11th November 2014
Lending to first-time buyers fell for the second month in a row, with 26,800 loans in September, down 3% on August, the latest Council of Mortgage Lenders’ figures show.
The CML said that despite the monthly decline, the number of loans to first-time buyers was still 16% higher than the same time last year.
By value, £4 billion was lent to first-time buyers in September, down 2% on August, but up 25% on the same month in 2013.
Lending to home movers also weakened month-on-month for the second month in a row. In September, the number of loans advanced to movers was 31,700, a 10% fall on the previous month but an 11% increase on September last year.
Remortgaging increased month-on-month in September, with the number of remortgage loans totalling 28,300. This was 20% higher than August but 12% down on September last year.
There were 18,100 buy-to-let loans in September, representing lending of £2.5bn. Following the August low of 15,700 loans worth £2.2 billion, this brought buy-to-let lending to levels near to those seen in July, up 24% by volume and 32% by value on September last year.
In the third quarter as a whole, there were 84,100 first-time buyer loans – 3% up on the previous quarter, and 15% up on Q3 2013.
There were 103,600 home-mover loans in the third quarter, 12% more than the second quarter, and 10% more than in Q3 2014.
Remortgage loans increased by 2% to 77,200 on the previous quarter, but were down 13% on the third quarter of 2013.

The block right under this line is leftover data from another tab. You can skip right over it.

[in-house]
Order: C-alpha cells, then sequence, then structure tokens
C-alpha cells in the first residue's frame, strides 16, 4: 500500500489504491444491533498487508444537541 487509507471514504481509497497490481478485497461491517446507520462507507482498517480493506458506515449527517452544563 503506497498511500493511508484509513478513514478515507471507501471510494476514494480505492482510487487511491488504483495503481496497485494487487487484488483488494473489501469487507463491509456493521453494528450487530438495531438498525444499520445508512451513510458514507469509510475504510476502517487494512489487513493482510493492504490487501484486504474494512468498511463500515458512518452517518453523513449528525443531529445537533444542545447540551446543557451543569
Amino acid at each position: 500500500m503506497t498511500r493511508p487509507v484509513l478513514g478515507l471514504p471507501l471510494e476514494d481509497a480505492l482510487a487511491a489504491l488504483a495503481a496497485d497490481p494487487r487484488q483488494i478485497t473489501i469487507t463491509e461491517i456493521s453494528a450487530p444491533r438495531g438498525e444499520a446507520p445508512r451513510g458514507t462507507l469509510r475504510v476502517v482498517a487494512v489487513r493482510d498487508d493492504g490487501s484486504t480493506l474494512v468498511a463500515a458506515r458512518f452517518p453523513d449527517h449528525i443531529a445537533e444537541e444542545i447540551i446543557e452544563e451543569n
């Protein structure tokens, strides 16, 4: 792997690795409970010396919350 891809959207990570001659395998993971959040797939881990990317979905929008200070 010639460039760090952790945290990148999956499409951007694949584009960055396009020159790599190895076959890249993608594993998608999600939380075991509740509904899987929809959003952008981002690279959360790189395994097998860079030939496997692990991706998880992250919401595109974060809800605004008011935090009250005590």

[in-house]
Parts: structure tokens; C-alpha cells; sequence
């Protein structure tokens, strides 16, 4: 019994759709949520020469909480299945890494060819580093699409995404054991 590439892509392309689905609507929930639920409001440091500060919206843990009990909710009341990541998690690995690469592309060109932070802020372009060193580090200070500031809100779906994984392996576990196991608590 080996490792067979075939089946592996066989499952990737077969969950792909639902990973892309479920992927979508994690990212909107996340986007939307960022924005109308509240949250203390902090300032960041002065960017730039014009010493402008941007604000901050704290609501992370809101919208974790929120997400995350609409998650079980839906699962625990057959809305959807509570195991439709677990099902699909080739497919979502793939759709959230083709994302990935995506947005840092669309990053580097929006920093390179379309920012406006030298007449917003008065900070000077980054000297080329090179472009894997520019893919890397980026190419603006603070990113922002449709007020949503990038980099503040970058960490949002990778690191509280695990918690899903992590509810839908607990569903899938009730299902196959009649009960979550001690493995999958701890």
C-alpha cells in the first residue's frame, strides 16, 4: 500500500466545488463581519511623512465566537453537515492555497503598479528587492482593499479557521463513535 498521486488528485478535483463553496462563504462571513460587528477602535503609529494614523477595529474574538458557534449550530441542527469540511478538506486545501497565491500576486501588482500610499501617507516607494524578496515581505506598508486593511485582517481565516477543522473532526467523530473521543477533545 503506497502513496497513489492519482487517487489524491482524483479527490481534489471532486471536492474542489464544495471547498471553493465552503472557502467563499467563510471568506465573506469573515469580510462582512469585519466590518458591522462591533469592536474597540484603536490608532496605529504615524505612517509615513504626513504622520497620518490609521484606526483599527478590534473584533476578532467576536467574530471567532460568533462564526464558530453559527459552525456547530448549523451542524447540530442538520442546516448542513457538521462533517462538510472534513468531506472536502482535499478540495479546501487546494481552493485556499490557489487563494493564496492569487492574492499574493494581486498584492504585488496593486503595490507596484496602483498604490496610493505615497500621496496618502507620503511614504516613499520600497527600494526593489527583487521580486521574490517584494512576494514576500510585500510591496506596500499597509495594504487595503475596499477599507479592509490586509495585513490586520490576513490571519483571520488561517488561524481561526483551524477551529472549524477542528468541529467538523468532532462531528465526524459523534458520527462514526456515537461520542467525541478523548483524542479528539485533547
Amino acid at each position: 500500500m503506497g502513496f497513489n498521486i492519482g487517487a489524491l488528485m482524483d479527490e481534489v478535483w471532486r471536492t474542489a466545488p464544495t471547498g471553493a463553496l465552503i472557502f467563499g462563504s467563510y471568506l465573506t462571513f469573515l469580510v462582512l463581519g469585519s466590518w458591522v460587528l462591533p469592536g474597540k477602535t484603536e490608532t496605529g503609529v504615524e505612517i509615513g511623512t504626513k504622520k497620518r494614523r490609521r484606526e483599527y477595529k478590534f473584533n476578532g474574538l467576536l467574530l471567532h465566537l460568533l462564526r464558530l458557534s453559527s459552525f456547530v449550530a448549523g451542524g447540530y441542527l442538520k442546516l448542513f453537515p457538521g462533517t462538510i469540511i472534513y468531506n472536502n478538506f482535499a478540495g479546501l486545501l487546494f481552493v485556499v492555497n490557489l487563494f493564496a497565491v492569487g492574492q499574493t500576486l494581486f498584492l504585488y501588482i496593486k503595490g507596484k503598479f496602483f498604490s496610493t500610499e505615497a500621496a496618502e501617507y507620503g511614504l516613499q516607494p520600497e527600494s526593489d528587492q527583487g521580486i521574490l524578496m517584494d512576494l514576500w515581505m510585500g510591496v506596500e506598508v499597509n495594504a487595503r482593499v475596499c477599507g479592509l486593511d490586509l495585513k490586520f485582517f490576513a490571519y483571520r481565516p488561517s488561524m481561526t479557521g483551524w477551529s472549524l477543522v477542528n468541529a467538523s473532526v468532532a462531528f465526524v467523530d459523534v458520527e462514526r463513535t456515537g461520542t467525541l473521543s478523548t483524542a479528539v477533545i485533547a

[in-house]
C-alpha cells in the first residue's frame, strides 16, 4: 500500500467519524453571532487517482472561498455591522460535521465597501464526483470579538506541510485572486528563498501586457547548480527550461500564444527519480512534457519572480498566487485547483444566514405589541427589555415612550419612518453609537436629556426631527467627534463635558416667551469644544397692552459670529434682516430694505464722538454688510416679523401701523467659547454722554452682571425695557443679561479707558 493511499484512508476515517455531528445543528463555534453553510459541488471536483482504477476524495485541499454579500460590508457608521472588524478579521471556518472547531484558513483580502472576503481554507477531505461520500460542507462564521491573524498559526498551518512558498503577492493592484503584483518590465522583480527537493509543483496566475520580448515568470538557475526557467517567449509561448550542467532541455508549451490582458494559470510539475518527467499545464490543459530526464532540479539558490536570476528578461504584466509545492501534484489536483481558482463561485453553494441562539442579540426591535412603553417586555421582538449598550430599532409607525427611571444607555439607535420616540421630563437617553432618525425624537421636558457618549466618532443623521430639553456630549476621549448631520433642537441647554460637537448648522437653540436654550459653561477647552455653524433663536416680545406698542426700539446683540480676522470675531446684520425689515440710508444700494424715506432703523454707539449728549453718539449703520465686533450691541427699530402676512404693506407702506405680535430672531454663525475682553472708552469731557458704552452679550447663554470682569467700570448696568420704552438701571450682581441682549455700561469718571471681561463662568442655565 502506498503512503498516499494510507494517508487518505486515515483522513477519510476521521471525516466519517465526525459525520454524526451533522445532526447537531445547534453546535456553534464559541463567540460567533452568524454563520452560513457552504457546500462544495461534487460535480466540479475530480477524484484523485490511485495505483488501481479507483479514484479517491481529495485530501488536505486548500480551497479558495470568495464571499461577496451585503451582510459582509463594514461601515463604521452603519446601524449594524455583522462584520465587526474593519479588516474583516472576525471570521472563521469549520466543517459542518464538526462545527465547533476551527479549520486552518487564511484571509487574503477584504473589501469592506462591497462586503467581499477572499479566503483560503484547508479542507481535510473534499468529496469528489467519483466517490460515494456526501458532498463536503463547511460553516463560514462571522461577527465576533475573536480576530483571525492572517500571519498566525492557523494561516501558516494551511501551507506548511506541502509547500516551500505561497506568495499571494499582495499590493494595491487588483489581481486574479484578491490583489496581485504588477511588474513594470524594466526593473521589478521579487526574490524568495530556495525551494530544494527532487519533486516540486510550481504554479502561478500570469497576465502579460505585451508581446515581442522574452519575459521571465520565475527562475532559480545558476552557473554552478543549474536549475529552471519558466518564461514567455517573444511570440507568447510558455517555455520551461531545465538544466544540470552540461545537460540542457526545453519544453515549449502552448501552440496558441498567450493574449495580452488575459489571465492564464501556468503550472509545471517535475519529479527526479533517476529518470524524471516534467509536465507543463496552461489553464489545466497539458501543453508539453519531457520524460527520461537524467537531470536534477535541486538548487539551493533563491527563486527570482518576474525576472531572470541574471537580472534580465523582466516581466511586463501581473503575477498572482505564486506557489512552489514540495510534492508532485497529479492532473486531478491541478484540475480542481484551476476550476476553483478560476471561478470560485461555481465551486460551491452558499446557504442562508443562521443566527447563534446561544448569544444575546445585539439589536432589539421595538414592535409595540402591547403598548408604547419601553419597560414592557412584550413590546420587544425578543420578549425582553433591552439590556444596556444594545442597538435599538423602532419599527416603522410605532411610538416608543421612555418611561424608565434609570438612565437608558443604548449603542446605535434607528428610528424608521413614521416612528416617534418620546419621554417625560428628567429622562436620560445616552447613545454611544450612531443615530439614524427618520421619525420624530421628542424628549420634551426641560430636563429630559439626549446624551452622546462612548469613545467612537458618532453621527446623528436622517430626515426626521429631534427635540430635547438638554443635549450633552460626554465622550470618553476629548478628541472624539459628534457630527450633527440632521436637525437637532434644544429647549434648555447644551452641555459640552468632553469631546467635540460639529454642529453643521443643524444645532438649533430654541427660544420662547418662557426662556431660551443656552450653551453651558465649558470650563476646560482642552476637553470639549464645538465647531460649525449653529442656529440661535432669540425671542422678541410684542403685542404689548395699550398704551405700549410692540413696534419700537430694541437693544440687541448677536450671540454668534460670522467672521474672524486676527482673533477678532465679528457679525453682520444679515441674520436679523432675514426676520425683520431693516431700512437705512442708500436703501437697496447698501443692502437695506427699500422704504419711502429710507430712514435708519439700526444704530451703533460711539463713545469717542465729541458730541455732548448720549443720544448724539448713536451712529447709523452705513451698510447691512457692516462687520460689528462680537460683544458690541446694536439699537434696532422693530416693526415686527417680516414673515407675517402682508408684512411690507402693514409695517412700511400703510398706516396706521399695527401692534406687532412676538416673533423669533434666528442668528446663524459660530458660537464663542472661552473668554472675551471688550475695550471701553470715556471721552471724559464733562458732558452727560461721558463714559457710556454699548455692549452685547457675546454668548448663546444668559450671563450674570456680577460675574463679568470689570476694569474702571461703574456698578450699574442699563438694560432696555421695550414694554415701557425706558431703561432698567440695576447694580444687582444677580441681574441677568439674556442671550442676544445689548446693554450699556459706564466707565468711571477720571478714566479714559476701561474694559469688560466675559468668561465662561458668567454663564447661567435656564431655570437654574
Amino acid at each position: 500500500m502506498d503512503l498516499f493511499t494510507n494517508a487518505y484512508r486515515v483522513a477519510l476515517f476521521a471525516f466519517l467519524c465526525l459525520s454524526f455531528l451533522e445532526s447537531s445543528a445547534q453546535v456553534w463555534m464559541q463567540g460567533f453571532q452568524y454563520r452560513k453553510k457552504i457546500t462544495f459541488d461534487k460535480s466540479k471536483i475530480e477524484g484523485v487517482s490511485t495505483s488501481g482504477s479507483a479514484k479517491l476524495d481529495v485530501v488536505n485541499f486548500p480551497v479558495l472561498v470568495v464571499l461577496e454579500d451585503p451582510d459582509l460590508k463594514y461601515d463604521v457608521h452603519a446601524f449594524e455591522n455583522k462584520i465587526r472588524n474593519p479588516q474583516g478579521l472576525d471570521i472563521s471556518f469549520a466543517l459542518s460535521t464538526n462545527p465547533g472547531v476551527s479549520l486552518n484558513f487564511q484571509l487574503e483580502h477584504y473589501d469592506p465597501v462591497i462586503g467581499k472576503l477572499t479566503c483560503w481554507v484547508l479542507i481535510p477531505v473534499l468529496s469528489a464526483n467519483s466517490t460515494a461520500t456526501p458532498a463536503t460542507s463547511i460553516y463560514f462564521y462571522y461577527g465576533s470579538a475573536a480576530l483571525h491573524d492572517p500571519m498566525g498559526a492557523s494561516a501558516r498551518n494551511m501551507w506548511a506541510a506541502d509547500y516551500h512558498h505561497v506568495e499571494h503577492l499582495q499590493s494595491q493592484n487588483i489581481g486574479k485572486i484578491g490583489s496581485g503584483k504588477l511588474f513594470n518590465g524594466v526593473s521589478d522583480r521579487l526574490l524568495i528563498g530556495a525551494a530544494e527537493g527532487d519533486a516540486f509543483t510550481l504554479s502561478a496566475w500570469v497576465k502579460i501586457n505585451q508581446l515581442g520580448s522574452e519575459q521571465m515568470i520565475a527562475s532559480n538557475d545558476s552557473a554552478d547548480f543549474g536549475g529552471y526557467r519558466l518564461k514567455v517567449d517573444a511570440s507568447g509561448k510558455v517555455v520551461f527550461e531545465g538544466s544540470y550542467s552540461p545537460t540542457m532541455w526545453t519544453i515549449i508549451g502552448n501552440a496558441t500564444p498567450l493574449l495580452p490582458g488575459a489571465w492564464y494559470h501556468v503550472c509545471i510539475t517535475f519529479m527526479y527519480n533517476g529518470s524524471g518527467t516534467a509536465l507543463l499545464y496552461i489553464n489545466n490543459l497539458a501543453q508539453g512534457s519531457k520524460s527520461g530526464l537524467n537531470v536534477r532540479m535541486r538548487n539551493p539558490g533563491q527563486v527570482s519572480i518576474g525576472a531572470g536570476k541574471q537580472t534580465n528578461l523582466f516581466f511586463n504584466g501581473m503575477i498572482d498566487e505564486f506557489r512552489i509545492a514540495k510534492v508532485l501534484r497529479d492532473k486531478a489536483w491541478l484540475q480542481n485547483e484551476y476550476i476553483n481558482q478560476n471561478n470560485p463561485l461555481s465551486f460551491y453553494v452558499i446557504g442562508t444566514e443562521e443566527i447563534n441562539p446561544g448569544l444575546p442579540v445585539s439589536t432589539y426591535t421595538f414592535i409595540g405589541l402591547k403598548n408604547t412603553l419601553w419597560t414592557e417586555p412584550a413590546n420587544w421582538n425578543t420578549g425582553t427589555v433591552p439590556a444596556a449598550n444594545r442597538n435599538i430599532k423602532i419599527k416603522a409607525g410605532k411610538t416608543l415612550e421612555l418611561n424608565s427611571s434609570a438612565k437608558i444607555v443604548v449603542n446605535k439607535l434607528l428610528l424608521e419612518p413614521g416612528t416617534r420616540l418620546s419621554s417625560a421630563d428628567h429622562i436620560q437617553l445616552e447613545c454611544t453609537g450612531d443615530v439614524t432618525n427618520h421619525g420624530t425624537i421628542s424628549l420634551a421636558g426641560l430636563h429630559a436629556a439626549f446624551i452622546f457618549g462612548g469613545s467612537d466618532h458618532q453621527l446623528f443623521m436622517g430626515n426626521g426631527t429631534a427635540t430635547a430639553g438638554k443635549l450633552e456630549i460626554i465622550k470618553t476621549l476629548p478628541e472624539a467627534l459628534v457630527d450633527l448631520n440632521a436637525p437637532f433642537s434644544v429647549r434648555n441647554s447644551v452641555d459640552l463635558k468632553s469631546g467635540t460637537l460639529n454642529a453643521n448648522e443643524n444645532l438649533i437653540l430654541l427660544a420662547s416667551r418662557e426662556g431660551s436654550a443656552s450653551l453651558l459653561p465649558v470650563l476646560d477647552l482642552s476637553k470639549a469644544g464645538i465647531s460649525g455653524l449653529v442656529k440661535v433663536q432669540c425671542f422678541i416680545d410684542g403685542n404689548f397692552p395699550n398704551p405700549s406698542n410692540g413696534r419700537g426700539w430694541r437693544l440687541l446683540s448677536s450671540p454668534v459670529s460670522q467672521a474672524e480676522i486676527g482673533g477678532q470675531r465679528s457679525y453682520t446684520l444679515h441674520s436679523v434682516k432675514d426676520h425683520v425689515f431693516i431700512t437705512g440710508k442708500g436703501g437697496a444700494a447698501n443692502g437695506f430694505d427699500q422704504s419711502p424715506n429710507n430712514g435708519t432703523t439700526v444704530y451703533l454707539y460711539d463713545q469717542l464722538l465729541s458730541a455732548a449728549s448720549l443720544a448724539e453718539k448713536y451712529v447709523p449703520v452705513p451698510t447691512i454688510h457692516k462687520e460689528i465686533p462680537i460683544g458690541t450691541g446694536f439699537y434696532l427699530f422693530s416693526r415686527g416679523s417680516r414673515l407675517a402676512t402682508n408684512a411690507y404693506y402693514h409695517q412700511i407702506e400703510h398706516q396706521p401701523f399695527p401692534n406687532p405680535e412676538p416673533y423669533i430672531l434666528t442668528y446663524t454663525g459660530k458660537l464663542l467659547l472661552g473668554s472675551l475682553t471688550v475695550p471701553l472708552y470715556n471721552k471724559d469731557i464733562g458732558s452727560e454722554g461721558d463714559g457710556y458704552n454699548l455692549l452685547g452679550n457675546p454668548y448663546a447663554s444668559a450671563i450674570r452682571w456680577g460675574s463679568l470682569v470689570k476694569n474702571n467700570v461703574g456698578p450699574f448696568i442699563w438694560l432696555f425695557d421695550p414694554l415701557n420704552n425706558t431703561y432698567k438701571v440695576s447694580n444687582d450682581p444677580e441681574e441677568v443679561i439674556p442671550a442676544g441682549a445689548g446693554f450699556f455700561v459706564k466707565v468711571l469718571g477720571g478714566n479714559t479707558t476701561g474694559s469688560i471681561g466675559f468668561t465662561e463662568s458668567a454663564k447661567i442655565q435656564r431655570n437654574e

The number of buy-to-let loans was 12% up on the second quarter and 18% up on Q3 2013.
Paul Smee, director general of the CML, said: “We are approaching the end of twelve months of change, transition and growth. This has been a year when lenders and intermediaries have been put under increased spotlight from regulatory, political and media spheres and have risen to meet the challenges.
“The lending market is healthier than it was a year ago, and set to remain so. Remortgaging has returned as a driver of lending volume in the buy-to-let sector. But any fears of over-heating in the housing market are now dissipating as house purchase lending activity seems to be softening.”
Howard Archer, chief UK and European economist at IHS Global Insight, said: “With housing market activity appreciably off its early-2014 highs but still at a reasonable level, we suspect house prices will generally rise at a more sedate rate over the coming months.
“Specifically, we expect house prices to rise by around 5% in 2015 after a likely modest overall increase in the fourth quarter of 2014.”
Archer added: “Looking ahead, significant restraint on house buyer interest is expected to come from more stretched house prices to earnings ratios, the prospect that interest rates will eventually start to rise in 2015 and tighter checking of prospective mortgage borrowers by lenders.
“Even so, buyer interest in houses is unlikely to fall away with appreciable support likely to come from still high consumer confidence, rising employment, and still low mortgage interest rates (especially as they now look unlikely to rise before mid-2015).”